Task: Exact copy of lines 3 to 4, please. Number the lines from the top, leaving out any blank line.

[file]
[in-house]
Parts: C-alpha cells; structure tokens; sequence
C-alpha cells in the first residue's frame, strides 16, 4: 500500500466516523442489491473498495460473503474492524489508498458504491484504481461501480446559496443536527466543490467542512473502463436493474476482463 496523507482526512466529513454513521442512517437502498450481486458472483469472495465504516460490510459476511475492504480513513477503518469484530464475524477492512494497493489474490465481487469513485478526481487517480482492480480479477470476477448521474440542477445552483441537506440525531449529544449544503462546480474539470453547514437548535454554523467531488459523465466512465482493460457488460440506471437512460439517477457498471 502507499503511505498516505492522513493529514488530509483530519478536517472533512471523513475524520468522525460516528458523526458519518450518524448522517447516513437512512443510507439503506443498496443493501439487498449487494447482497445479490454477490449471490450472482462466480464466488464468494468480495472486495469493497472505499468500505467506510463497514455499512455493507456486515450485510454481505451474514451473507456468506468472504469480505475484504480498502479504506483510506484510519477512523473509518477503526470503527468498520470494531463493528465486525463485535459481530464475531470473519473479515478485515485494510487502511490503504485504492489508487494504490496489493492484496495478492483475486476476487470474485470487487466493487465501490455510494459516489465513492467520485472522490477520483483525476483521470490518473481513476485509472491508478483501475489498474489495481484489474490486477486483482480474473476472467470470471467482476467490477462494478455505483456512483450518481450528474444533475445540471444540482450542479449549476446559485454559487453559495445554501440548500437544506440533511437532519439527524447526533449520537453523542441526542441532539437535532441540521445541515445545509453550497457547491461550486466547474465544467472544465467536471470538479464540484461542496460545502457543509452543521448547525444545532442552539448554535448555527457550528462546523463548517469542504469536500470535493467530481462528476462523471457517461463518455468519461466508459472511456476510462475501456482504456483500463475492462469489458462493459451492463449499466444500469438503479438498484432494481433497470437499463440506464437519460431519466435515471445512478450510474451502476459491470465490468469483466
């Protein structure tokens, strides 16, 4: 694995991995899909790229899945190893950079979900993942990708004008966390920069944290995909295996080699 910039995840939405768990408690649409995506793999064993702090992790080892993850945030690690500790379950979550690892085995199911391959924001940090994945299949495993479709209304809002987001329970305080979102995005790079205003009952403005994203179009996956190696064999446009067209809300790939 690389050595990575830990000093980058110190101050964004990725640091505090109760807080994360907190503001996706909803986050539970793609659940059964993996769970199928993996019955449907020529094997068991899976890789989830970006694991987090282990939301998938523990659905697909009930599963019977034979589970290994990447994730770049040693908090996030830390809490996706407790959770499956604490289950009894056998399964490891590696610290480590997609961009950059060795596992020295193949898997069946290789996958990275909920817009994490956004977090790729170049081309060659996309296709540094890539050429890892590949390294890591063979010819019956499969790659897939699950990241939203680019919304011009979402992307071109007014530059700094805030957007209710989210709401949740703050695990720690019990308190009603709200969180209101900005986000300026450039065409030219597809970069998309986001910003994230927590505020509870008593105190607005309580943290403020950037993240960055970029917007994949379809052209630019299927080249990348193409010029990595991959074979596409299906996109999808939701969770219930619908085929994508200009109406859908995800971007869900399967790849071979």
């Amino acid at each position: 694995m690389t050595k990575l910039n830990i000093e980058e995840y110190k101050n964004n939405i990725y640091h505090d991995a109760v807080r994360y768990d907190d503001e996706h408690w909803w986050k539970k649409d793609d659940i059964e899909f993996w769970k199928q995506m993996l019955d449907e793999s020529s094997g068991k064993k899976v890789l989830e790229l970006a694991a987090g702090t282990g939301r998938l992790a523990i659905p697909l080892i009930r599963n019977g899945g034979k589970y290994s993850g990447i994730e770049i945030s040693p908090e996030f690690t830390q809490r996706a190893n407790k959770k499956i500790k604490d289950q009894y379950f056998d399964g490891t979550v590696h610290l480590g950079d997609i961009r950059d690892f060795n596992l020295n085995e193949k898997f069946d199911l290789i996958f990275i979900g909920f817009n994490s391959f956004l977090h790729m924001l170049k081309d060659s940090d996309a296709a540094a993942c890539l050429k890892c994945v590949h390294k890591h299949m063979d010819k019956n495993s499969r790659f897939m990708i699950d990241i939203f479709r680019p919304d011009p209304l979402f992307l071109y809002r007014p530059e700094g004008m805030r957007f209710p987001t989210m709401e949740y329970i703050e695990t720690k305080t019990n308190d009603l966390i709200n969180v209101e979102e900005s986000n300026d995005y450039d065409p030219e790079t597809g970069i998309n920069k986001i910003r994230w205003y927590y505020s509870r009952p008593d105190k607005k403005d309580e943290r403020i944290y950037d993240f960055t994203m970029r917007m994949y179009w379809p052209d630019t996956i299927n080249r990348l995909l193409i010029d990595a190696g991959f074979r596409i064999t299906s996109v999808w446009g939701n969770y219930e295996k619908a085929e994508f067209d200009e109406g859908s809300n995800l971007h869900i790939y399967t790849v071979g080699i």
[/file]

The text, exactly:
C-alpha cells in the first residue's frame, strides 16, 4: 500500500466516523442489491473498495460473503474492524489508498458504491484504481461501480446559496443536527466543490467542512473502463436493474476482463 496523507482526512466529513454513521442512517437502498450481486458472483469472495465504516460490510459476511475492504480513513477503518469484530464475524477492512494497493489474490465481487469513485478526481487517480482492480480479477470476477448521474440542477445552483441537506440525531449529544449544503462546480474539470453547514437548535454554523467531488459523465466512465482493460457488460440506471437512460439517477457498471 502507499503511505498516505492522513493529514488530509483530519478536517472533512471523513475524520468522525460516528458523526458519518450518524448522517447516513437512512443510507439503506443498496443493501439487498449487494447482497445479490454477490449471490450472482462466480464466488464468494468480495472486495469493497472505499468500505467506510463497514455499512455493507456486515450485510454481505451474514451473507456468506468472504469480505475484504480498502479504506483510506484510519477512523473509518477503526470503527468498520470494531463493528465486525463485535459481530464475531470473519473479515478485515485494510487502511490503504485504492489508487494504490496489493492484496495478492483475486476476487470474485470487487466493487465501490455510494459516489465513492467520485472522490477520483483525476483521470490518473481513476485509472491508478483501475489498474489495481484489474490486477486483482480474473476472467470470471467482476467490477462494478455505483456512483450518481450528474444533475445540471444540482450542479449549476446559485454559487453559495445554501440548500437544506440533511437532519439527524447526533449520537453523542441526542441532539437535532441540521445541515445545509453550497457547491461550486466547474465544467472544465467536471470538479464540484461542496460545502457543509452543521448547525444545532442552539448554535448555527457550528462546523463548517469542504469536500470535493467530481462528476462523471457517461463518455468519461466508459472511456476510462475501456482504456483500463475492462469489458462493459451492463449499466444500469438503479438498484432494481433497470437499463440506464437519460431519466435515471445512478450510474451502476459491470465490468469483466
């Protein structure tokens, strides 16, 4: 694995991995899909790229899945190893950079979900993942990708004008966390920069944290995909295996080699 910039995840939405768990408690649409995506793999064993702090992790080892993850945030690690500790379950979550690892085995199911391959924001940090994945299949495993479709209304809002987001329970305080979102995005790079205003009952403005994203179009996956190696064999446009067209809300790939 690389050595990575830990000093980058110190101050964004990725640091505090109760807080994360907190503001996706909803986050539970793609659940059964993996769970199928993996019955449907020529094997068991899976890789989830970006694991987090282990939301998938523990659905697909009930599963019977034979589970290994990447994730770049040693908090996030830390809490996706407790959770499956604490289950009894056998399964490891590696610290480590997609961009950059060795596992020295193949898997069946290789996958990275909920817009994490956004977090790729170049081309060659996309296709540094890539050429890892590949390294890591063979010819019956499969790659897939699950990241939203680019919304011009979402992307071109007014530059700094805030957007209710989210709401949740703050695990720690019990308190009603709200969180209101900005986000300026450039065409030219597809970069998309986001910003994230927590505020509870008593105190607005309580943290403020950037993240960055970029917007994949379809052209630019299927080249990348193409010029990595991959074979596409299906996109999808939701969770219930619908085929994508200009109406859908995800971007869900399967790849071979």